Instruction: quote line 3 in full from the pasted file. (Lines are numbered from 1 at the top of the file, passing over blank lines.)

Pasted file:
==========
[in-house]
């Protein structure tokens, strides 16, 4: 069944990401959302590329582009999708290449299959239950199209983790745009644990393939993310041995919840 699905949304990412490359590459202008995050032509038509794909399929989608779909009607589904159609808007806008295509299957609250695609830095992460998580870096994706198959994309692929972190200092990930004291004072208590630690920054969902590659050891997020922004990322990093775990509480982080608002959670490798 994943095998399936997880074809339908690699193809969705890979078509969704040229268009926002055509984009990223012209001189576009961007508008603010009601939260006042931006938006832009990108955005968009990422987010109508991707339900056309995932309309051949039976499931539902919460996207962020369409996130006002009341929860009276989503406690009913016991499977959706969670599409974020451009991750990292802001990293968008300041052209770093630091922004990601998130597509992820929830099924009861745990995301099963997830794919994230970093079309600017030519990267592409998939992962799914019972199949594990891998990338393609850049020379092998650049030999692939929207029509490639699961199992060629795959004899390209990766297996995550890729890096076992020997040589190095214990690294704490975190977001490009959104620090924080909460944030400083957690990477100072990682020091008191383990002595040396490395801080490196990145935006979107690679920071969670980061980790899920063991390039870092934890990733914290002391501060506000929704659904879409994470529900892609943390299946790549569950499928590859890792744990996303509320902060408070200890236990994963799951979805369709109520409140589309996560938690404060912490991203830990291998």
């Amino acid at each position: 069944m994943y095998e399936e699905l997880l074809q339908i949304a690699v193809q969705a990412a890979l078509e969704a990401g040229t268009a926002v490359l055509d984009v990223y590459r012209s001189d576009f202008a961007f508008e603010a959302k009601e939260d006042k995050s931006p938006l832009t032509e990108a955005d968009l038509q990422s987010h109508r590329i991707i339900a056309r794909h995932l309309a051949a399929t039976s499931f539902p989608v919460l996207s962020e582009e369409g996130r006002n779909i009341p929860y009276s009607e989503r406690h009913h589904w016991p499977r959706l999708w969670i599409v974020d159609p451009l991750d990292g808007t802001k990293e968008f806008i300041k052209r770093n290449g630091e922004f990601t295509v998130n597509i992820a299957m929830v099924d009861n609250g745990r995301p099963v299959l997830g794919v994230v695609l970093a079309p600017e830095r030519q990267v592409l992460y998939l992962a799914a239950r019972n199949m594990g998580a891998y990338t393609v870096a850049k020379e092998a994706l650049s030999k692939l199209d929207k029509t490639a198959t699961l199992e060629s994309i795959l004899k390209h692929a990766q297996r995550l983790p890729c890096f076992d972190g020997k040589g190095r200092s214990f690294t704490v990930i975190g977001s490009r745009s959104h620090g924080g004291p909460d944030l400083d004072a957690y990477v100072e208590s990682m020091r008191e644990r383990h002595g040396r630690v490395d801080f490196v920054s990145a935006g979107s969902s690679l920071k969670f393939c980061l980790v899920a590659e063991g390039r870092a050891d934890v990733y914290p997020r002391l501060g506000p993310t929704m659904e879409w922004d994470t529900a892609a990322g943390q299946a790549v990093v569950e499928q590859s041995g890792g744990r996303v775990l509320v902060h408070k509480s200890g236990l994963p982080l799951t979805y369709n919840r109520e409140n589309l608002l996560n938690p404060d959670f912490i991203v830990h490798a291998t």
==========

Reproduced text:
């Amino acid at each position: 069944m994943y095998e399936e699905l997880l074809q339908i949304a690699v193809q969705a990412a890979l078509e969704a990401g040229t268009a926002v490359l055509d984009v990223y590459r012209s001189d576009f202008a961007f508008e603010a959302k009601e939260d006042k995050s931006p938006l832009t032509e990108a955005d968009l038509q990422s987010h109508r590329i991707i339900a056309r794909h995932l309309a051949a399929t039976s499931f539902p989608v919460l996207s962020e582009e369409g996130r006002n779909i009341p929860y009276s009607e989503r406690h009913h589904w016991p499977r959706l999708w969670i599409v974020d159609p451009l991750d990292g808007t802001k990293e968008f806008i300041k052209r770093n290449g630091e922004f990601t295509v998130n597509i992820a299957m929830v099924d009861n609250g745990r995301p099963v299959l997830g794919v994230v695609l970093a079309p600017e830095r030519q990267v592409l992460y998939l992962a799914a239950r019972n199949m594990g998580a891998y990338t393609v870096a850049k020379e092998a994706l650049s030999k692939l199209d929207k029509t490639a198959t699961l199992e060629s994309i795959l004899k390209h692929a990766q297996r995550l983790p890729c890096f076992d972190g020997k040589g190095r200092s214990f690294t704490v990930i975190g977001s490009r745009s959104h620090g924080g004291p909460d944030l400083d004072a957690y990477v100072e208590s990682m020091r008191e644990r383990h002595g040396r630690v490395d801080f490196v920054s990145a935006g979107s969902s690679l920071k969670f393939c980061l980790v899920a590659e063991g390039r870092a050891d934890v990733y914290p997020r002391l501060g506000p993310t929704m659904e879409w922004d994470t529900a892609a990322g943390q299946a790549v990093v569950e499928q590859s041995g890792g744990r996303v775990l509320v902060h408070k509480s200890g236990l994963p982080l799951t979805y369709n919840r109520e409140n589309l608002l996560n938690p404060d959670f912490i991203v830990h490798a291998t």